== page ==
Friday, July 17, 2009

How to Break the Bank

The heads of state of the G-8 economically largest countries must be feeling very good about themselves. Last year they rescued a banking system that was coming apart at the seams; this year, the grey suit drama has been replaced by bread and butter banking. Those banks that survived are going back to basics. The G-8 central banks succeeded.

The heads of state put on their show in Italy last week. But the important players are the backroom bankers who meet before and after the politicians’ event: these are the meetings the financial press does not report. Now that all the secret meetings between the G-8’s boring bankers are over, it’s time to wonder what really caused the near collapse of the world’s banking system in 2008. We all know the cover story: the US sub-prime mortgage fiasco, billions of mortgages had been packaged and sold to bankers all over the world, mortgage loans that American homeowners couldn’t pay back. But, what was the real story? What was the real problem that took the world’s banking system to the brink?

We think the real story is in this 10-year chart:

[sorry - this blog site will not reproduce the chart I included in this article. I hope you can visualize it by reading the text. KN]

This chart measures the US dollar by comparing it to units of a basket of major currencies: the euro, yen, British pound, Swiss franc, and many others, including our Canadian dollar. As you can see, the US dollar peaked in 2001/2002, at 120 units. It went down for six years and finally bottomed in spring of 2008 at 71 units. That’s a 40% devaluation of the US dollar!

Why is this decline the real reason for the world banking crisis of 2008? It’s because the US dollar is the reserve currency of the world. And when the US dollar is devalued by 40%, the world’s banks’ reserves drop by an average of 40%. Yes, it is true that the American sub-prime mortgages contributed to the banking bust, but the real problem began six years earlier, when the US dollar peaked in 2001/2002. The fact that all those now-worthless sub-junk mortgages were also denominated in US dollars added fuel to a fire that was already burning.

Was it the Bush Republicans’ policy that depreciated the US dollar and brought the world’s banking system to the brink? Was it free market currency trading that drove the US dollar down? We may never know. But it is clear that the 2008 G-8 secret meetings produced a stronger US dollar.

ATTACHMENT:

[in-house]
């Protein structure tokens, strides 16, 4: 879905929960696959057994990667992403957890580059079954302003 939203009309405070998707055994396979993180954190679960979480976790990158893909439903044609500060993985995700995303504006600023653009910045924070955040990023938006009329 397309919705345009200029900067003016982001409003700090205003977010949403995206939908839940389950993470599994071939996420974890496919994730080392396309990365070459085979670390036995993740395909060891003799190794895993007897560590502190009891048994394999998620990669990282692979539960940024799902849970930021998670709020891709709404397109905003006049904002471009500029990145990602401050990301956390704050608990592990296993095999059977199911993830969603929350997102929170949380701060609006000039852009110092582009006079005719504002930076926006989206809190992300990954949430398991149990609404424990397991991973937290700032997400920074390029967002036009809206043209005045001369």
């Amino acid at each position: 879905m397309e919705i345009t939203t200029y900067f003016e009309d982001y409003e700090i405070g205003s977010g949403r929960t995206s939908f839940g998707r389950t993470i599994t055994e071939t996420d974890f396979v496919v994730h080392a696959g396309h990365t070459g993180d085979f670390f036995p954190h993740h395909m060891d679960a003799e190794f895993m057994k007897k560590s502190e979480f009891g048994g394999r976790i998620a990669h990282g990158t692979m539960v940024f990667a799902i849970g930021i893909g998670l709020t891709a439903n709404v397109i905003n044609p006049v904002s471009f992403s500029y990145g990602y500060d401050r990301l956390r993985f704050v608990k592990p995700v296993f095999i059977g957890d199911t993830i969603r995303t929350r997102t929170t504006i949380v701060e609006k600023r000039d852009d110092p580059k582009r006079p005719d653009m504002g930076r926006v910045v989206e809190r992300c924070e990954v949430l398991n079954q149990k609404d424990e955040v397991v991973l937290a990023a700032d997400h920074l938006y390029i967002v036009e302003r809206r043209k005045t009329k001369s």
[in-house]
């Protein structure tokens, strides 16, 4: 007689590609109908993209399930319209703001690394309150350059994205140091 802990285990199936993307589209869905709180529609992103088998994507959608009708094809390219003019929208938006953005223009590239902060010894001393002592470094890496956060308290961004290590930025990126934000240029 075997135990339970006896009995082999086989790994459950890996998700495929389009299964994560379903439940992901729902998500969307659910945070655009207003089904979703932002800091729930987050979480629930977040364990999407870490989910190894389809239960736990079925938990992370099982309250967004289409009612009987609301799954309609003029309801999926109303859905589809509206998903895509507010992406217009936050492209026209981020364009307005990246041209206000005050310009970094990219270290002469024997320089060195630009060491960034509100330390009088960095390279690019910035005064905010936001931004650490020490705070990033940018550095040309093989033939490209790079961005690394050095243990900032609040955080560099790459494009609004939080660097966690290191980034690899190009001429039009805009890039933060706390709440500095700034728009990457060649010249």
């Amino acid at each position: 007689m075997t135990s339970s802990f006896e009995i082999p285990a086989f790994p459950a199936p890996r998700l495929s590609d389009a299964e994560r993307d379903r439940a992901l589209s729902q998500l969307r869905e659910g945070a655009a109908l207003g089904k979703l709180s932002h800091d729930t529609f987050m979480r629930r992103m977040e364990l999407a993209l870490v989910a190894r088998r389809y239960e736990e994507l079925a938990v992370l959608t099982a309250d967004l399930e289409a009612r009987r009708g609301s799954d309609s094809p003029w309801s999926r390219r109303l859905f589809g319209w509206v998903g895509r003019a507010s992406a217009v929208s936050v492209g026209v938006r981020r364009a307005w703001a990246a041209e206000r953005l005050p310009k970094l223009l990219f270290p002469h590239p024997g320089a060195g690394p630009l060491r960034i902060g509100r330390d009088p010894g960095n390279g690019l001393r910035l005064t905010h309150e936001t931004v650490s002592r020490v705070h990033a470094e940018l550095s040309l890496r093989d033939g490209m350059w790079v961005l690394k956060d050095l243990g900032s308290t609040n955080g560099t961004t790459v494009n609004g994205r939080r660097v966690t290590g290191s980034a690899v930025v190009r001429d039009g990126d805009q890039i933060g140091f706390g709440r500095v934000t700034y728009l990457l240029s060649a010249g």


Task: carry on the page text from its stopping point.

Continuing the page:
Look again at the chart: the US dollar bottomed at a price of 71 currency basket units. Then, in the last half of 2008 it rallied to 88 units, dropped to 78, surged back up to 89 and dropped back down to 79: all this in one year.

It’s not hard to guess what the G-8 back room bankers decided in 2008 – they needed the US dollar to go up. And it did. And the world’s banking system did stabilize. Their plan worked. Can we guess what they might have decided at last week’s G-8 meeting in Italy? Their common goal would have been continued stability in the banking system. American officials would like stability at a low US dollar so as to help US exports in a weak economy. Other nations’ officials would like stability at a higher US dollar so as to help their exports in a weak economy. And, by now, a week after the high profile G-8 meeting, the back-room bankers will have reached a compromise.

We will see what that secret compromise was over the next few months. Will they let the US dollar decline and risk the banking system again? We doubt it. Will the Americans allow a big up surge in the US dollar and pressure their already weak economy? We doubt that too. It seems most likely that they will allow the US dollar to fluctuate in a narrow band of, say 80 units to 90 units.

What does all this mean to the average investor? What effect would stability have on the stock markets and bond markets? Last year the stock market crash ruined many Canadian’s retirement plans. Will a stable US dollar help us make our money back? Will it help us get our jobs back?

I’m afraid not. This is why:

Just as the six-year long devaluation of the US dollar hurt the banks, it helped Canada. No only did the US dollar go down when measured by the basket of currencies, it also went down when measured against a basket of commodities. Another way of saying that is: commodities went UP against the US dollar. The six-year decline in the US dollar was a six-year rise in energy prices, in raw materials prices and in food prices. Rising energy prices worked wonders in Alberta. Rising metals prices worked wonders in northern Canada. Rising grain prices worked wonders in the prairies. It was six years of boom time for Canada and six years of boom time for the Canadian Stock Market. Remember what happened in the last half of 2008 when the US dollar went up? Energy and materials prices went down. The Canadian stock market collapsed. Canadian pension plans lost billions. A strong US dollar doesn’t work for Canada.

If the US dollar stays at the same value it is now, does that mean energy and metals prices will stabilize too? Does it mean the Canadian stock market will stabilize at these levels? Will your RRSP stabilize? Will company pension plans stabilize? Will the price of your home stabilize?

If the world’s economy experiences an outbreak of stability, it will give us all a chance to re-evaluate our lives and get back to basics. Instead of scrambling to buy a bigger house with a bigger mortgage so as to increase our exposure to a red-hot real estate market, perhaps we can find the house that matches our family’s needs. Instead of ploughing more and more money into a red hot stock market in hopes of ballooning our RRSPs, we can choose a more balanced portfolio of more conservative investments. Instead of getting rich in a fast bucks bubble economy, we can focus on bread and butter living. As the world’s banking system stabilizes, we can stabilize too. Back to basics.

No comments: